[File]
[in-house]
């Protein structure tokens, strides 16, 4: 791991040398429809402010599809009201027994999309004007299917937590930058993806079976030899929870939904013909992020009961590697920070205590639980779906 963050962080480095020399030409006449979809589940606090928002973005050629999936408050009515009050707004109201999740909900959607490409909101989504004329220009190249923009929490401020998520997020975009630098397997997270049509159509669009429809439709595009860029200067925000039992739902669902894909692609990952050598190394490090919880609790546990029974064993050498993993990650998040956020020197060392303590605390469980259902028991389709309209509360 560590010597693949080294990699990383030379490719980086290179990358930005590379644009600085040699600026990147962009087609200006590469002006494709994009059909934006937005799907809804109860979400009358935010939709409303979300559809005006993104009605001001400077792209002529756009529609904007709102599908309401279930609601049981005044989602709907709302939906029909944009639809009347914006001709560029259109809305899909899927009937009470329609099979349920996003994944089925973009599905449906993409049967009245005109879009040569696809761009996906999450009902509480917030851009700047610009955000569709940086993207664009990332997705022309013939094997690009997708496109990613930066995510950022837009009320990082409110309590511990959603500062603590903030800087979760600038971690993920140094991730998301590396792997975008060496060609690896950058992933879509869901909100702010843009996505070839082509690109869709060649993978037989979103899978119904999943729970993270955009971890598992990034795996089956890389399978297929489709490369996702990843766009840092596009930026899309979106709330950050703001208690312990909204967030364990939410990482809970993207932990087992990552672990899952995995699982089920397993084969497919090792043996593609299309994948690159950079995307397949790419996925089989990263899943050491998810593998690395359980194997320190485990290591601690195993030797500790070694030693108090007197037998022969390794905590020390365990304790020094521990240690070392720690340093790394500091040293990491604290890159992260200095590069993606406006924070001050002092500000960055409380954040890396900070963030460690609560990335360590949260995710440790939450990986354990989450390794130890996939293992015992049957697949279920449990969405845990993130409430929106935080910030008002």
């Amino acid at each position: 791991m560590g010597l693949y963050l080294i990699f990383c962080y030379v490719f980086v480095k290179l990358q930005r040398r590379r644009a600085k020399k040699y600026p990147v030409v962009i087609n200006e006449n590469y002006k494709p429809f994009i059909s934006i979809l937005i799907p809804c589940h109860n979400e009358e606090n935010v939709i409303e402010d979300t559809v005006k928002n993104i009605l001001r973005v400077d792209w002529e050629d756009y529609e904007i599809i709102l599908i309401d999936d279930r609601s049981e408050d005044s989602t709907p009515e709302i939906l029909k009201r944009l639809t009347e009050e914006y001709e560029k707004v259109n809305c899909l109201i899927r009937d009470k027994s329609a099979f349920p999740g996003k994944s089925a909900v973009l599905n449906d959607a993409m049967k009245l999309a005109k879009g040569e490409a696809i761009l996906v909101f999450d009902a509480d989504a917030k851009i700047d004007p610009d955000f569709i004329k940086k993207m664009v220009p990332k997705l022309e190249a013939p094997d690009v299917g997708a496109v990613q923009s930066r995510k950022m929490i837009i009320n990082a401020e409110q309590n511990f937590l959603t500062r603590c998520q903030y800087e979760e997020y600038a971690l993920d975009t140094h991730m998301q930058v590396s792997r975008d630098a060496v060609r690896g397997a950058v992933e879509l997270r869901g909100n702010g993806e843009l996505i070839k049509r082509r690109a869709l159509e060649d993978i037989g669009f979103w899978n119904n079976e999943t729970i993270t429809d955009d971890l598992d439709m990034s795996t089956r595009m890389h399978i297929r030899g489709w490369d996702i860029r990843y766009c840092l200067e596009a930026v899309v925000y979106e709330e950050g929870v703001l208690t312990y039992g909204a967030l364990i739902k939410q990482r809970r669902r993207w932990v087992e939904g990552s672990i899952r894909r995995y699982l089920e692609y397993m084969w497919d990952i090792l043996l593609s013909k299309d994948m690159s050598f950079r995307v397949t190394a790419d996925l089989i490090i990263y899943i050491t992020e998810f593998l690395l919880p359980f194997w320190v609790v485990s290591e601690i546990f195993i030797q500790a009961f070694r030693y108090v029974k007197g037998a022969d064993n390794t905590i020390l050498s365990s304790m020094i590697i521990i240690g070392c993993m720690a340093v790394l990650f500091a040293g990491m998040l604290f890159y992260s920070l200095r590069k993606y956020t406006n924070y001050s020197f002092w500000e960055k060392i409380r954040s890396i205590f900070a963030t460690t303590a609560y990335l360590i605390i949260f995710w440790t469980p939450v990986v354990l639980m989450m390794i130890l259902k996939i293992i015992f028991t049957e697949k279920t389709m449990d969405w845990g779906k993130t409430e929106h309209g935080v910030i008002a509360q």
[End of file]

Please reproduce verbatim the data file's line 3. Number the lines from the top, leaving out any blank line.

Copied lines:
């Amino acid at each position: 791991m560590g010597l693949y963050l080294i990699f990383c962080y030379v490719f980086v480095k290179l990358q930005r040398r590379r644009a600085k020399k040699y600026p990147v030409v962009i087609n200006e006449n590469y002006k494709p429809f994009i059909s934006i979809l937005i799907p809804c589940h109860n979400e009358e606090n935010v939709i409303e402010d979300t559809v005006k928002n993104i009605l001001r973005v400077d792209w002529e050629d756009y529609e904007i599809i709102l599908i309401d999936d279930r609601s049981e408050d005044s989602t709907p009515e709302i939906l029909k009201r944009l639809t009347e009050e914006y001709e560029k707004v259109n809305c899909l109201i899927r009937d009470k027994s329609a099979f349920p999740g996003k994944s089925a909900v973009l599905n449906d959607a993409m049967k009245l999309a005109k879009g040569e490409a696809i761009l996906v909101f999450d009902a509480d989504a917030k851009i700047d004007p610009d955000f569709i004329k940086k993207m664009v220009p990332k997705l022309e190249a013939p094997d690009v299917g997708a496109v990613q923009s930066r995510k950022m929490i837009i009320n990082a401020e409110q309590n511990f937590l959603t500062r603590c998520q903030y800087e979760e997020y600038a971690l993920d975009t140094h991730m998301q930058v590396s792997r975008d630098a060496v060609r690896g397997a950058v992933e879509l997270r869901g909100n702010g993806e843009l996505i070839k049509r082509r690109a869709l159509e060649d993978i037989g669009f979103w899978n119904n079976e999943t729970i993270t429809d955009d971890l598992d439709m990034s795996t089956r595009m890389h399978i297929r030899g489709w490369d996702i860029r990843y766009c840092l200067e596009a930026v899309v925000y979106e709330e950050g929870v703001l208690t312990y039992g909204a967030l364990i739902k939410q990482r809970r669902r993207w932990v087992e939904g990552s672990i899952r894909r995995y699982l089920e692609y397993m084969w497919d990952i090792l043996l593609s013909k299309d994948m690159s050598f950079r995307v397949t190394a790419d996925l089989i490090i990263y899943i050491t992020e998810f593998l690395l919880p359980f194997w320190v609790v485990s290591e601690i546990f195993i030797q500790a009961f070694r030693y108090v029974k007197g037998a022969d064993n390794t905590i020390l050498s365990s304790m020094i590697i521990i240690g070392c993993m720690a340093v790394l990650f500091a040293g990491m998040l604290f890159y992260s920070l200095r590069k993606y956020t406006n924070y001050s020197f002092w500000e960055k060392i409380r954040s890396i205590f900070a963030t460690t303590a609560y990335l360590i605390i949260f995710w440790t469980p939450v990986v354990l639980m989450m390794i130890l259902k996939i293992i015992f028991t049957e697949k279920t389709m449990d969405w845990g779906k993130t409430e929106h309209g935080v910030i008002a509360q």